AIM Aerospace prides itself on ethically leading its people and the industry through integrity, business intelligence and engagement. “If you can get 1,200 people engaged to build the future of the company, that’s a fundamental advantage,” Cagnatel notes. “We are breaking down management to create a company where everyone feels part of AIM Aerospace. We are creating that buzz and momentum all the way down to the shop floor.”
It has been a journey to create a new culture, but Cagnatel says he has done so by leading from the front and showing them the way. “We are creating a strategy of how we are changing the company,” he adds. “From the investors down to the shop floor employee, we are building a new AIM Aerospace which includes everyone in the company.”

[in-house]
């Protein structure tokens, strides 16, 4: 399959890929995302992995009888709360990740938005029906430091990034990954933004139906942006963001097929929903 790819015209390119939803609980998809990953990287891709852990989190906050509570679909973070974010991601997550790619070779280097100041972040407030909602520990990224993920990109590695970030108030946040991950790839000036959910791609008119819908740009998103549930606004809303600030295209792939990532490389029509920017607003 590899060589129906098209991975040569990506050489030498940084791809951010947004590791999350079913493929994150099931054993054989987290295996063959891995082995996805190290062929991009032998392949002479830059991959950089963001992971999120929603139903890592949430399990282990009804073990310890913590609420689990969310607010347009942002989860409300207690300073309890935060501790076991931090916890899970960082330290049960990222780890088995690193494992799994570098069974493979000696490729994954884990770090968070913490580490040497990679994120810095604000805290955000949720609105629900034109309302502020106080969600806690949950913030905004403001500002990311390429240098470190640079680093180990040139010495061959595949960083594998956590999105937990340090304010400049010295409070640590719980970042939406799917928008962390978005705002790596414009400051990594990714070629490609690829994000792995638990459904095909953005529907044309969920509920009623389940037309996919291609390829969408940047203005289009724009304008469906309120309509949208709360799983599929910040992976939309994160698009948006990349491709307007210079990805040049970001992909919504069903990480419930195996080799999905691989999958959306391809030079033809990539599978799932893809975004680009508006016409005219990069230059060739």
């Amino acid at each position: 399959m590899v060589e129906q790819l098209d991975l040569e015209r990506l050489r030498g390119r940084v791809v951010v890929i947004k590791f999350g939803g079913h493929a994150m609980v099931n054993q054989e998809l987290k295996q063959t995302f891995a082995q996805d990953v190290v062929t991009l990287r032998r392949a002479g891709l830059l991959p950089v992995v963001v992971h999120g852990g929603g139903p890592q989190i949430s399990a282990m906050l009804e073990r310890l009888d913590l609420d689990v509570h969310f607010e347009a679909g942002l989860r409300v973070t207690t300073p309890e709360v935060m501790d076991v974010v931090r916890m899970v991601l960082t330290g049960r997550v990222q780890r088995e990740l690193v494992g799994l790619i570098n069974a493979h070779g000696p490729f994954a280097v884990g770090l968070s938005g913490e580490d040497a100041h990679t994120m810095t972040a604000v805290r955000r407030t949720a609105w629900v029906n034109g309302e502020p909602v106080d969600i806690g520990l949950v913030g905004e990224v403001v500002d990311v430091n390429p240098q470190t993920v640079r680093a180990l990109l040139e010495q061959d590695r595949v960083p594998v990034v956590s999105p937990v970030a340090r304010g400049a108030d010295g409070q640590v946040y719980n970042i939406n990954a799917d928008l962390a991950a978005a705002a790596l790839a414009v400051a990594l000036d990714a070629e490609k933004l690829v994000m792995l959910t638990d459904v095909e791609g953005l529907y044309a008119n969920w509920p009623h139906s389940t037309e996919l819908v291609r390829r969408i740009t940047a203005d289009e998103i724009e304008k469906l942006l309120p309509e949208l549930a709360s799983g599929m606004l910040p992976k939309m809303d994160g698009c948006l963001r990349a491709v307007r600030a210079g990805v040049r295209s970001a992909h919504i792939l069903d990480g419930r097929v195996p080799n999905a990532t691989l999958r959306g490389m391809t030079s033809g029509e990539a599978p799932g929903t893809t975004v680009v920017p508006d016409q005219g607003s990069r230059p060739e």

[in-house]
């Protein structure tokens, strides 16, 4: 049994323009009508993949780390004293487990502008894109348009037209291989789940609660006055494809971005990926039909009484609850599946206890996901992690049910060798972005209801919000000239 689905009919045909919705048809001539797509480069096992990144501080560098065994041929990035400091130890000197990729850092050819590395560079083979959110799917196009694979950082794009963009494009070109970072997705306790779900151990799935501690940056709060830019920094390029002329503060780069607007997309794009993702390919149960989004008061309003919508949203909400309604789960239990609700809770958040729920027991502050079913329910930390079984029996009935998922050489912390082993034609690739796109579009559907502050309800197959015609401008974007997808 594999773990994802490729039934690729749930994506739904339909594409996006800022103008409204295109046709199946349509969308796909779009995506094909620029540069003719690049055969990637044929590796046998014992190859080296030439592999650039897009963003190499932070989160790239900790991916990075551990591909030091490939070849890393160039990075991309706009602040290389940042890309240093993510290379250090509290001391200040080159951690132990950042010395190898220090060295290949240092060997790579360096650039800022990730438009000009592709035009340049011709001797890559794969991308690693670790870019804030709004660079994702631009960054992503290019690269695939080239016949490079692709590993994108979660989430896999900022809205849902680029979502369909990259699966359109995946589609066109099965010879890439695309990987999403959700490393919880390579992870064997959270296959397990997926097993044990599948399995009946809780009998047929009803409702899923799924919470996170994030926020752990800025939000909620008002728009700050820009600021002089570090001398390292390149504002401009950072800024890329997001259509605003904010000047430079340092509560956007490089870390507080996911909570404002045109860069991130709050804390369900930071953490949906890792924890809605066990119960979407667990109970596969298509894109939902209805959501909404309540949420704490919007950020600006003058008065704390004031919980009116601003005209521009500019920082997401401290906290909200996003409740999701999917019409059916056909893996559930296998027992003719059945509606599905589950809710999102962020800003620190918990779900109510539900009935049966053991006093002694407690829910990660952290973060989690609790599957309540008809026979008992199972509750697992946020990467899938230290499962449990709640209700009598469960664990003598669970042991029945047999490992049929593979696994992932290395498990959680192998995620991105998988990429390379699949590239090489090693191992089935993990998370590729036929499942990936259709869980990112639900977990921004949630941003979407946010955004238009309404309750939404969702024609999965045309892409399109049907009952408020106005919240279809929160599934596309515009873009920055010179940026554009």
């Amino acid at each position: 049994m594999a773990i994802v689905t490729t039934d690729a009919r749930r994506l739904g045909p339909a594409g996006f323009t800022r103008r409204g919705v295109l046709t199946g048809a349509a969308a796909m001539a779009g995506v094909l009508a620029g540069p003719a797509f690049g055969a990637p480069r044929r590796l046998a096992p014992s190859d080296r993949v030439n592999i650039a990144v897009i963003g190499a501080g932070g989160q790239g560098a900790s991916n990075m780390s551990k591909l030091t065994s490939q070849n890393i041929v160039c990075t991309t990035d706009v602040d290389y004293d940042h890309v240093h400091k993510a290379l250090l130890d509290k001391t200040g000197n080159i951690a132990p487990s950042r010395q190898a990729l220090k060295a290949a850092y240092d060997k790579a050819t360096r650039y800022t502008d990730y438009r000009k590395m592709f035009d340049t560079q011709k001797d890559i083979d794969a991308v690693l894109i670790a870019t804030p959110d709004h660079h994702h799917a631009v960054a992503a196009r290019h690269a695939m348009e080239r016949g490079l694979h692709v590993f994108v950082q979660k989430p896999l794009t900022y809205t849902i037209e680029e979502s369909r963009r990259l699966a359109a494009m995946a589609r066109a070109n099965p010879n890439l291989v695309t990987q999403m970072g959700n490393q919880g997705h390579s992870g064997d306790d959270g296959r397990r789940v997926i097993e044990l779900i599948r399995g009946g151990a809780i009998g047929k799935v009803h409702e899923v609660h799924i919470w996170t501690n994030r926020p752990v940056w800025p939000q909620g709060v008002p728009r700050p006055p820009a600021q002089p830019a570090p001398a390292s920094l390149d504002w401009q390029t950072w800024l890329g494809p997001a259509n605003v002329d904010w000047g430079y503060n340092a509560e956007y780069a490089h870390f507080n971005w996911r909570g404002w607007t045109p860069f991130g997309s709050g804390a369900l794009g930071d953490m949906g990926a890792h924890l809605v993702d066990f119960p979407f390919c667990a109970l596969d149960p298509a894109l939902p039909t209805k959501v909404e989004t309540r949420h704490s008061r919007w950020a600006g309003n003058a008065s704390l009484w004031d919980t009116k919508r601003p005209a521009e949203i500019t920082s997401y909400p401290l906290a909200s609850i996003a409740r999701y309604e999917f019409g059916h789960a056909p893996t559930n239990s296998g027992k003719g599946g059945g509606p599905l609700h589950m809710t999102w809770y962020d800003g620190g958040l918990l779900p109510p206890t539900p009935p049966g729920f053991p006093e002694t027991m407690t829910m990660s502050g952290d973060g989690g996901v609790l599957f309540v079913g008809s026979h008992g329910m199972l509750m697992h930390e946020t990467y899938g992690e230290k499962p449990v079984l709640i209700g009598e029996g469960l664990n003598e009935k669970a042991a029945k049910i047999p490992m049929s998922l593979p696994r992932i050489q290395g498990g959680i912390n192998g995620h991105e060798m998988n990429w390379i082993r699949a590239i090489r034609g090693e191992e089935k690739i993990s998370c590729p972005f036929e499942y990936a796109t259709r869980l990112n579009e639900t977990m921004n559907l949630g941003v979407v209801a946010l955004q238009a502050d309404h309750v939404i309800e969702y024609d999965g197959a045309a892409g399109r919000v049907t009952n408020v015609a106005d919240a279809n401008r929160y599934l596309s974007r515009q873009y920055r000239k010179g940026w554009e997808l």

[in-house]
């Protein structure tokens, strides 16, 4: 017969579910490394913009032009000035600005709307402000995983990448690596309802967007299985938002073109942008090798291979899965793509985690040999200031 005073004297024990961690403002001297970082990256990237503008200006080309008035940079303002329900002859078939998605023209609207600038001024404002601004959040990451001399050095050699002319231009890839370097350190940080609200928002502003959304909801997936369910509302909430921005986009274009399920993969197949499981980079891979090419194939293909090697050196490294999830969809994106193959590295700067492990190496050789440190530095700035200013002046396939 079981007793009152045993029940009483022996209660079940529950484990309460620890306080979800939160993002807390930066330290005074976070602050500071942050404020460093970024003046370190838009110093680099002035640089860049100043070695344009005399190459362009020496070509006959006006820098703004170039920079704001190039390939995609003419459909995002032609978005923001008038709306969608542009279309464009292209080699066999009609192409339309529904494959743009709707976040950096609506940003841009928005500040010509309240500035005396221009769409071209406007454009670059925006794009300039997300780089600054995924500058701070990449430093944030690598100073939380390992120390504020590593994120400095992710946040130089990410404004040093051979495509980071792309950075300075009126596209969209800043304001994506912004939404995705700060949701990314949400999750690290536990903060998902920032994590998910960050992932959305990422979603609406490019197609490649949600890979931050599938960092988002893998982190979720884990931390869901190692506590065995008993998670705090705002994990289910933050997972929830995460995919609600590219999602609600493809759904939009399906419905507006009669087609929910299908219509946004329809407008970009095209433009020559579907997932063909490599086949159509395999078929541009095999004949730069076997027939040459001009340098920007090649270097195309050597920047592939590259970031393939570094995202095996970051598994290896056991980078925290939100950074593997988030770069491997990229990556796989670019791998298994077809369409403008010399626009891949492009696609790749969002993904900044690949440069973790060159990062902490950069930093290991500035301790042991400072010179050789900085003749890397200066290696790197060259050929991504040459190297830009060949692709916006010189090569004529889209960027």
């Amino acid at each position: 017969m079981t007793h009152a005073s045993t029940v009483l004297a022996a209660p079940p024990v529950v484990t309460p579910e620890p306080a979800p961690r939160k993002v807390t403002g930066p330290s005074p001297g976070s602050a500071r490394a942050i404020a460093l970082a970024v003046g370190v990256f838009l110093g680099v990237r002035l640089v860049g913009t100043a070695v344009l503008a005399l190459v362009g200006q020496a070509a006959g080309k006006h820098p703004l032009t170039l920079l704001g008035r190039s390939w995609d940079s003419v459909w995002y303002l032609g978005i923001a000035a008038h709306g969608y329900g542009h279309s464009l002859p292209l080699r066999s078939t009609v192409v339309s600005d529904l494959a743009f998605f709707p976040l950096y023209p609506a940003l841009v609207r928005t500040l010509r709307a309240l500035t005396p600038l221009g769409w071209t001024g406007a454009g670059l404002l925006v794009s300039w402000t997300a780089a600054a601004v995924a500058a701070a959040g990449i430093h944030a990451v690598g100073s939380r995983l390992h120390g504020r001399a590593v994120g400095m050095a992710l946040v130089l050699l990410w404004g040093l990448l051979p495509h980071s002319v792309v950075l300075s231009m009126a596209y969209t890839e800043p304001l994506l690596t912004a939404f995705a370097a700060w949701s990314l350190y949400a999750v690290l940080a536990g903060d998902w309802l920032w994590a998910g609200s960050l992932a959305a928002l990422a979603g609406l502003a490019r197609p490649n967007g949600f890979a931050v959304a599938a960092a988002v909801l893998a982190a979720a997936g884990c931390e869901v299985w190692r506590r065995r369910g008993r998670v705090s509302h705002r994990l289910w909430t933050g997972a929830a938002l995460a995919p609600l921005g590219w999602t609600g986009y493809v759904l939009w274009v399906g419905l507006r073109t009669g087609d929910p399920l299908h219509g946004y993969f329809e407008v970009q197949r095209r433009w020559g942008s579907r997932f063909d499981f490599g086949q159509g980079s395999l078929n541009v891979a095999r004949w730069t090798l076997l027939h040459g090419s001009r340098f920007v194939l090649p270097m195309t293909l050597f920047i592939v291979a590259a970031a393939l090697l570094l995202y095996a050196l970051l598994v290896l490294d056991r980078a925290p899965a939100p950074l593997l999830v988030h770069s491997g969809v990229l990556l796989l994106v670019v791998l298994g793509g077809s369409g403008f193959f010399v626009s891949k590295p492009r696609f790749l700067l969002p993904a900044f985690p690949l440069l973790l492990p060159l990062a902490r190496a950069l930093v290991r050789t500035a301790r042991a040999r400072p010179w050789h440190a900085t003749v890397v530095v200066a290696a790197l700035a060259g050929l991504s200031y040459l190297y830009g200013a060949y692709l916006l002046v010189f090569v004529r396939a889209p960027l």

Developing a Strategy
AIM Aerospace decided to leverage what Quatro brings to the company and increase it. “Carbon fiber manufacturing is a commodity and over time it will be under attack by competitors, and common known hand laid up parts will be replaced by automation and intelligent engineering,” Cagnatel says. “AIM Aerospace/ Quatro Operations in Orange City, Iowa, is a gem of the Midwest. It’s a clean, crisp little Midwest town with a high-tech facility that is manufacturing aerospace and defense parts for Tier 1 suppliers. We also have a rare facility not found in most manufacturing companies, a Research and Technology Center that is based in Poway, CA.”
AIM Aerospace will leverage the Research and Technology Center in California to feed new technologies and intelligent automation throughout their other facilities. “We want to work with our customers on an individual basis to develop innovative and cost-effective solutions that are based on cutting edge technologies and industry leading engineering expertise,” explained Cagnatel. “Our R&T Center is the diamond tip of our company and will lead our way to exciting new manufacturing technologies and intelligent automation in our 4 Centers of Excellence.”